camps—experiments that included exposure to extreme cold, high altitudes, mustard gas, sulfanilamide, sea water, and incendiary bombs (6). In referring to the trial, US Chief Prosecutor Justice Robert Jackson stated “The wrongs which we seek to condemn and punish have been so calculated, so malignant, and so devastating, that civilization cannot tolerate their being ignored because it cannot survive their being repeated” (7, p 30–1). In the end, 16 doctors were found guilty of crimes against humanity, and 7 were sentenced to death by hanging (6). The Trial resulted in the “Nuremberg Code,” a list of 10 principles for research with human subjects. These principles include directives that research should seek societal good and minimize harm, that researchers must be scientifically competent, and most important, that voluntary consent is absolutely essential (8).
The Nuremberg trial focused on the most heinous of crimes committed in the name of research and created the impression that they were committed by monsters under the control of a totalitarian regime. It has, however, been argued that although in the Allied countries no physician researchers sank to the depths of the experimenters in Dachau or Auschwitz, many did act in violation of the principles defined in the Nuremberg Code, both during World War II and long after it ended (6). Rothman chronicles the history of medical research in the US and cites numerous examples of flagrant abuses (9). The first of these came to light in 1966 when Henry Beecher, a Harvard Medical School professor, wrote an exposé in the New England Journal of Medicine (NEJM) (10). The 22 examples cited by Beecher included a study published in the NEJM in which live hepatitis virus was injected into residents of a state institution for the mentally retarded to allow researchers to study the etiology of the disease and attempt to create a vaccine (11). Another study involved injecting live cancer cells into elderly and senile hospitalized patients to study immune responses (12). Beecher’s conclusion was that unethical or questionably ethical procedures were not uncommon among researchers, and disregard for the rights of human subjects was widespread (9).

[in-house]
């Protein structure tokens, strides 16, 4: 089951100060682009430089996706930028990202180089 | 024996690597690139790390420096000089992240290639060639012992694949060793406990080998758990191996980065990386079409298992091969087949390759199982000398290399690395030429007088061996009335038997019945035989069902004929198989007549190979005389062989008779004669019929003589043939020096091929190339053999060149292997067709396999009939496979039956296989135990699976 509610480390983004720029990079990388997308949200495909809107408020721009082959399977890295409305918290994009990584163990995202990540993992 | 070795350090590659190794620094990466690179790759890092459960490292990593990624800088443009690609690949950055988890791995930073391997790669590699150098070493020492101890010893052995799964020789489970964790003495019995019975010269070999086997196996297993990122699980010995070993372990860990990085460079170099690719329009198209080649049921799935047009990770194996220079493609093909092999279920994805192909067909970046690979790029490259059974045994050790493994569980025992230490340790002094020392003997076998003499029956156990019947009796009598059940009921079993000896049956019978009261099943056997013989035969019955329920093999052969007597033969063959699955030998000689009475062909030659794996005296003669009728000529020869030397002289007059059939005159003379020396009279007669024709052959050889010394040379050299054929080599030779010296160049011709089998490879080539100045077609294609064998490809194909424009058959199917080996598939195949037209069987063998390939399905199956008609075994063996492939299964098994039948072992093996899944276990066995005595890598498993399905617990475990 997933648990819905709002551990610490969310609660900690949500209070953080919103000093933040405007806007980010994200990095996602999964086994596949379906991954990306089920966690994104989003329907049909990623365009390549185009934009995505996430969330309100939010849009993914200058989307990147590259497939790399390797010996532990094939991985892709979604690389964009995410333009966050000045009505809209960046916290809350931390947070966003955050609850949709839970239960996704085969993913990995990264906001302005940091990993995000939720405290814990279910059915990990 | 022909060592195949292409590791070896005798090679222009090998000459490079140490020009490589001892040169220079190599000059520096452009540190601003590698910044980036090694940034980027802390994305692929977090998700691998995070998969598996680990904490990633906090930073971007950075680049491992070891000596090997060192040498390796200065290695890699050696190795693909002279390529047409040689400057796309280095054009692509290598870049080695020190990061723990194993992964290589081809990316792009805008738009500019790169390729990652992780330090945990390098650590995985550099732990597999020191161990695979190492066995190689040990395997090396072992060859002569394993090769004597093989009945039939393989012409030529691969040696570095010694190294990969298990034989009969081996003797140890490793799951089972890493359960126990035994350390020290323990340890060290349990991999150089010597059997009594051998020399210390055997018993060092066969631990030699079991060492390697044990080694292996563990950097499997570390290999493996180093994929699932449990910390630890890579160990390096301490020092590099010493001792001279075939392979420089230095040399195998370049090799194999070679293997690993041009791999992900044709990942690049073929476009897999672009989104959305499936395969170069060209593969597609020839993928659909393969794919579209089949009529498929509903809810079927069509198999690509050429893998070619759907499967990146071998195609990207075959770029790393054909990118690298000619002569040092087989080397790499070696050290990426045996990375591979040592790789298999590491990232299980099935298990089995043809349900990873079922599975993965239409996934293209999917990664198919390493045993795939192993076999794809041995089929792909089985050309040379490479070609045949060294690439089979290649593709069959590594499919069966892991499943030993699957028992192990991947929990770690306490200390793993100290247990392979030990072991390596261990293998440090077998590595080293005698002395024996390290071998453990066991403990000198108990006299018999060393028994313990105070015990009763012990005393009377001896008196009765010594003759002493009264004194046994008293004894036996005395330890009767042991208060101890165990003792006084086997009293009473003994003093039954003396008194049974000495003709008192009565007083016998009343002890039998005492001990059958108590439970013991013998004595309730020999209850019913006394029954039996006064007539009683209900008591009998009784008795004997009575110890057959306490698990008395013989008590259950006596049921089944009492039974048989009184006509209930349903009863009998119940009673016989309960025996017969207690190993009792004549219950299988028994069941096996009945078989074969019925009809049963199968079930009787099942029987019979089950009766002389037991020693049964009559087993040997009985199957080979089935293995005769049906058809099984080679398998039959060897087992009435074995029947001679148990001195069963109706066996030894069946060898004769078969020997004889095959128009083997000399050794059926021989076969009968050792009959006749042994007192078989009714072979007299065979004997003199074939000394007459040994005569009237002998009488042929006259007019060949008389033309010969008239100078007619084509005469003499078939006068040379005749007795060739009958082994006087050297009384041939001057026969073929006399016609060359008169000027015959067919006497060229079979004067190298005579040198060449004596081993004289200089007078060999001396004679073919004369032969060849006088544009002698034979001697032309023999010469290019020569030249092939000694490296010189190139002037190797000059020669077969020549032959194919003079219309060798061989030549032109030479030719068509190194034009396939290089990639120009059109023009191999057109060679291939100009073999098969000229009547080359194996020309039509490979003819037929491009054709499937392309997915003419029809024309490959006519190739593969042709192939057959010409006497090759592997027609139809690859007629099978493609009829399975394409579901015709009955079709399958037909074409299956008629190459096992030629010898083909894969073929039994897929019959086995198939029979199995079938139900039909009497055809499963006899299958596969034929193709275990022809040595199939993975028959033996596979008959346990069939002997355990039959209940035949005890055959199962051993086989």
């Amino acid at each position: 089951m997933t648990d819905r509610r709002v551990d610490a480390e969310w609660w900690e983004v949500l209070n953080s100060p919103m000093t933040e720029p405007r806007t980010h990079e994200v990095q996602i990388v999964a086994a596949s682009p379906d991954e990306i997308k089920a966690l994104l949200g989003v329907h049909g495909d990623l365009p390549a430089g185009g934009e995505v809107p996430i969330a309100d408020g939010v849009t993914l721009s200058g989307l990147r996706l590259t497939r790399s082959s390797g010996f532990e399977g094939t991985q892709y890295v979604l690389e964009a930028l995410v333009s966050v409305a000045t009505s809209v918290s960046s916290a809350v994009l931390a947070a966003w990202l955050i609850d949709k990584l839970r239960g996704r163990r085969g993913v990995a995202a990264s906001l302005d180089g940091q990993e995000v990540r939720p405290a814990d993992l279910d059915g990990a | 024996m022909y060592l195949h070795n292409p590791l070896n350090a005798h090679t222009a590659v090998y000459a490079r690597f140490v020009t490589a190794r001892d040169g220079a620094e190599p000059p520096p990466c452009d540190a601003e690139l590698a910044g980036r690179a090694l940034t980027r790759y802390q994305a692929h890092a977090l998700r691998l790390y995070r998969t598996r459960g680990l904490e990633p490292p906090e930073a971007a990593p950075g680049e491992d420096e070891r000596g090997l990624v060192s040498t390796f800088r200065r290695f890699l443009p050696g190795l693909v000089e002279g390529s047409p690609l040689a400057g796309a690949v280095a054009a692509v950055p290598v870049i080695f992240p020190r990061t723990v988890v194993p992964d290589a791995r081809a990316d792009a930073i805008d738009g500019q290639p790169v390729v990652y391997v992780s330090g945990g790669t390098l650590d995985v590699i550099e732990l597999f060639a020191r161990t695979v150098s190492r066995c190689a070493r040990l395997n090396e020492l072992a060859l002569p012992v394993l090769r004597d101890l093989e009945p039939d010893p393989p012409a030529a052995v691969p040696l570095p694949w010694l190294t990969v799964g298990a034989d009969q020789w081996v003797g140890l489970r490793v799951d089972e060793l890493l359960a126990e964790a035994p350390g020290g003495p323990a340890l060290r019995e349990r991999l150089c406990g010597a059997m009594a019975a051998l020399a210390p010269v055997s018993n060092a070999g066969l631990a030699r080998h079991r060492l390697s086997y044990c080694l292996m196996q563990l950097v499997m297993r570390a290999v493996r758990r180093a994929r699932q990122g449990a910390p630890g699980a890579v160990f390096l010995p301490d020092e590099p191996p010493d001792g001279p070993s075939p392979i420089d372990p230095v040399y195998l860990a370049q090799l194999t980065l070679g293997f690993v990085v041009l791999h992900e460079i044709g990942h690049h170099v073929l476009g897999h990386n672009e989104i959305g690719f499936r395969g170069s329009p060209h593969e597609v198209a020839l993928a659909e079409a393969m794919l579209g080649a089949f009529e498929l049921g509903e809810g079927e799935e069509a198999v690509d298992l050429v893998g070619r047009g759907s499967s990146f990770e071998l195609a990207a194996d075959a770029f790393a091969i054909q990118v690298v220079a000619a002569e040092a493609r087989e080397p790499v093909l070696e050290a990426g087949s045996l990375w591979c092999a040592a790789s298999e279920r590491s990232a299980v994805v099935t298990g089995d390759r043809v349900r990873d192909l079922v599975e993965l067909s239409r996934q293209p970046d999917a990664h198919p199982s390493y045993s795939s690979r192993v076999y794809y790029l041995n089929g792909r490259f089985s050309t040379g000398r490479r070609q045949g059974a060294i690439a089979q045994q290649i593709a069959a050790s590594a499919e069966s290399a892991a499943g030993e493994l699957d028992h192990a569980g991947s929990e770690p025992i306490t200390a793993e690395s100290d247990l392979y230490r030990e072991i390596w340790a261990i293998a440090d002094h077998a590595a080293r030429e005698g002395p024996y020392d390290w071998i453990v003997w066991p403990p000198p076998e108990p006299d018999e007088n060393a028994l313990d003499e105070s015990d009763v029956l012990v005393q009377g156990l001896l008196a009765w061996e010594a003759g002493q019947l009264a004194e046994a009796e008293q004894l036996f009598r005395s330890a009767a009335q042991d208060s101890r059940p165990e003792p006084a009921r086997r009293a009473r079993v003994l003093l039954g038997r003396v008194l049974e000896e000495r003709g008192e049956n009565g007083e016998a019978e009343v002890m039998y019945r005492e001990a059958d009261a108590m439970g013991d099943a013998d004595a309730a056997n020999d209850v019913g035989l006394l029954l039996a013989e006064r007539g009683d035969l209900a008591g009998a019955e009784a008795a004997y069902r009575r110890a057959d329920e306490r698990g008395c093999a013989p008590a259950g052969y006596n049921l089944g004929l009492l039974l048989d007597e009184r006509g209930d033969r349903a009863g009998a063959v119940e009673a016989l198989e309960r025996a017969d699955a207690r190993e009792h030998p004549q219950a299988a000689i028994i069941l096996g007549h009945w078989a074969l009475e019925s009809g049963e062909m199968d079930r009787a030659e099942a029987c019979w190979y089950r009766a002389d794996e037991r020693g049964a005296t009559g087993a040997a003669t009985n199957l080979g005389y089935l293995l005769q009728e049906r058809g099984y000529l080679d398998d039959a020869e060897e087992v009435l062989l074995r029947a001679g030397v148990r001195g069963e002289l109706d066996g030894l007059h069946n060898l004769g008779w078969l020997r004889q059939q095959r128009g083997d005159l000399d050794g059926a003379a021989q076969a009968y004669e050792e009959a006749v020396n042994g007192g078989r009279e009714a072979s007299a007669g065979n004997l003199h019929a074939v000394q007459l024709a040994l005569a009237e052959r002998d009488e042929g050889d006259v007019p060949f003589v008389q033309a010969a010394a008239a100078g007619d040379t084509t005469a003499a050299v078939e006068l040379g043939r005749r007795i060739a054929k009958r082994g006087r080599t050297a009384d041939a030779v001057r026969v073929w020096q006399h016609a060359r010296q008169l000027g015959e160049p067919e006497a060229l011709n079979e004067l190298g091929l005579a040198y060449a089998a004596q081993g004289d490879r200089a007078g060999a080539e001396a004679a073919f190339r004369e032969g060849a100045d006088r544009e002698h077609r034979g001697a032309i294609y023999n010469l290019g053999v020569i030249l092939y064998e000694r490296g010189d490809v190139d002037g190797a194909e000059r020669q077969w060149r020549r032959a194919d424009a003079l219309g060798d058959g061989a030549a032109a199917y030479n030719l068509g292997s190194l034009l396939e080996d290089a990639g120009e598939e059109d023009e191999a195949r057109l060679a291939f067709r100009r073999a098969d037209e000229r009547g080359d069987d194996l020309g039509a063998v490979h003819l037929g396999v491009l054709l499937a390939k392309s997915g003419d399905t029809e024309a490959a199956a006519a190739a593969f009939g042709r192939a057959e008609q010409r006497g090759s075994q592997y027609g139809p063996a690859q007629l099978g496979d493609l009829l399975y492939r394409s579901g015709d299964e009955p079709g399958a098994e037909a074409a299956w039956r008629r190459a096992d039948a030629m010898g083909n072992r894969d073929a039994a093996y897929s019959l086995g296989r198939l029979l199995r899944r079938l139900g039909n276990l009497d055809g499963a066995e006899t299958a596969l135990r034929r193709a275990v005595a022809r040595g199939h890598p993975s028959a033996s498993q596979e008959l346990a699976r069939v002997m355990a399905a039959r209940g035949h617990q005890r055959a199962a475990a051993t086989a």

While we have, as Canadians, been for the most part immune from these exposés, many concerns about research in Canada have recently been raised as a result of the lawsuit of Dorothy Parker, one of 23 inmates involved with LSD experiments conducted between 1960 and 1963 at Kingston Prison for Women (13). Pursuant to this case, Ms Parker’s attorneys cited evidence that psychotropic drugs were also tested in Kingston Penitentiary in 1960, and in Collins Bay Prison in 1973. Moreover, they presented evidence of abuses elswhere, including a 1964 letter wherein the federal government permitted researchers to give nightly steroid enemas for up to 3 weeks to inmates at Collins Bay Prison to assess whether rectal irritation occurred. Other examples of abuse included permission granted in 1972 to test penicillin on inmates in Quebec and a 1967 study in which the federal government